The routine is different each day, to take into account the daily risks. Military risks by their nature tend to vary, and local intelligence gathering is essential in planning one’s work. Arrangements may be made, cancelled or modified at the last minute. A particular priority may suddenly emerge; another imagined priority may be assessed as too dangerous. Coordination with the authorities is required, as best as is possible. The Police forces, that in Ukraine have become semi-militarised, will often be present. The aid convoy may need a military escort, depending on precisely where it is going. All this requires planning, flexibility and hardy people.

It is very hard to find these people, and there is a limit to the time commitment one can expect of such people. Although in theory Ukrainian immigration law permits most foreigners to enter Ukraine for 90 days, in practice this rule is not being enforced for aid workers and foreign soldiers who are free to stay for as long as they like. Just like soldiers, aid workers get burned out if they are in military theatre for too long. Three to six months is perhaps the maximum that should be attempted without a substantial break. Some aid workers find that they just cannot cope with the daily stress, danger and uncertainty, and leave soon after arriving. Some cannot cope with the constant sense of camaraderie required between often very different people with very different skills. Turnover of aid staff is an inevitable fact of life, which is why foreign governments should include this on the list of issues they focus upon in providing support to Ukraine in her ongoing conflict with the Russian Federation.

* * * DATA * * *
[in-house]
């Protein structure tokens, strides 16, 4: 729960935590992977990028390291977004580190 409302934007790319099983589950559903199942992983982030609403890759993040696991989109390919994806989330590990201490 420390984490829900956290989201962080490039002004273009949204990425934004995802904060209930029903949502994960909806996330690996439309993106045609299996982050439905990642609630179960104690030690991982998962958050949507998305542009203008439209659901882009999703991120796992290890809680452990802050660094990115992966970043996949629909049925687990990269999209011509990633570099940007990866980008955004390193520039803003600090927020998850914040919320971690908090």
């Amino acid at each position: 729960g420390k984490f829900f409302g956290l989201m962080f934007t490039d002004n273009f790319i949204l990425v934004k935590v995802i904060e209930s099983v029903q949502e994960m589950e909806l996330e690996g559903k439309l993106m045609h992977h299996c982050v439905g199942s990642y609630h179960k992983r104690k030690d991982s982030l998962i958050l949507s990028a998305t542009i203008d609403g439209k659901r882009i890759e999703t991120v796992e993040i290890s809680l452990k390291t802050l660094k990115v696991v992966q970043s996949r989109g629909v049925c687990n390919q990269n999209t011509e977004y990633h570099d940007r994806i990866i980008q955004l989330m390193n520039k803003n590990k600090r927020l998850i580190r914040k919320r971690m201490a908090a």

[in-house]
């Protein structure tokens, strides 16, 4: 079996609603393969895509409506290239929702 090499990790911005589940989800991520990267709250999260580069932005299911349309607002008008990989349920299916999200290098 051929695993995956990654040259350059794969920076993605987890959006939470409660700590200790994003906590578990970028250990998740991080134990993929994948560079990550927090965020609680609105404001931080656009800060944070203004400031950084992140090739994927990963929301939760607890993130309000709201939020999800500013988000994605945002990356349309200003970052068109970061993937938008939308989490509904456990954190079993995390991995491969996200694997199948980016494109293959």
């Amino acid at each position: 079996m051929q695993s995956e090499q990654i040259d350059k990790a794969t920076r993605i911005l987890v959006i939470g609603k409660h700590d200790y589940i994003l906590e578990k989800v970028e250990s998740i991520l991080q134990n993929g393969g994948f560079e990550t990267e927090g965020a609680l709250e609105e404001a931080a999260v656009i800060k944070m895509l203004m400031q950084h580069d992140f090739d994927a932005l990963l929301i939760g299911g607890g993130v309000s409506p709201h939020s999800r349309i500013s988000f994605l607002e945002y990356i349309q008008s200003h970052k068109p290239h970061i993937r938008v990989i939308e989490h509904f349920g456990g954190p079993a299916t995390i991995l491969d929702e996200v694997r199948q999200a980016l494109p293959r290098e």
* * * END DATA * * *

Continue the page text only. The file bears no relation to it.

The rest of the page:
It is a humbling experience to deliver food and other essential supplies, that may include everything from ad hoc medication to children’s toys to fruit juices (high in nutritional content; malnutrition is a recurrent problem in war zones) to so many people every day. The desperation in the faces of the dispossessed is depressing and it requires mental fortitude to be able to put one’s personal emotions to one side and continue with the process of getting the population fed. Crowds of hungry people may become pushy and angry, as they are desperate to take food supplies, living as they do on the brink between existence and starvation. There is a constant risk of being overwhelmed by angry, desperate or frustrated people, and they may exercise their frustrations against one-another. Keeping order in a process of feeding up to thousands of people per day is essential, and it requires a cheery disposition, a firm hand and, if necessary, assistance from the local Police.

At the time of writing, this exercise takes place seven days a week, each day under the intermittent blare of air raid sirens and relentless attack warnings by Russian ordnance. By the time the team returns to relative safety, currently in central Zaporizhzhia (itself not exactly a haven of peace and sanctuary but safer than the rural and suburban communities closer to the front line), everyone is hot, tired, dirty and exhausted. Teams of people undertaking this kind of work get to know one another extremely well over time. Although relations are not always easy, there is a sense of common purpose that binds together aid workers and military personnel alike. It soon becomes difficult to abandon the common cause, committed as you are to mitigating the misery of thousands of different people every day. You cannot help everyone; all you can do is your best.


Any views expressed herein are purely the private opinions of the author and should not be attributed to the Paladins Organisation or otherwise.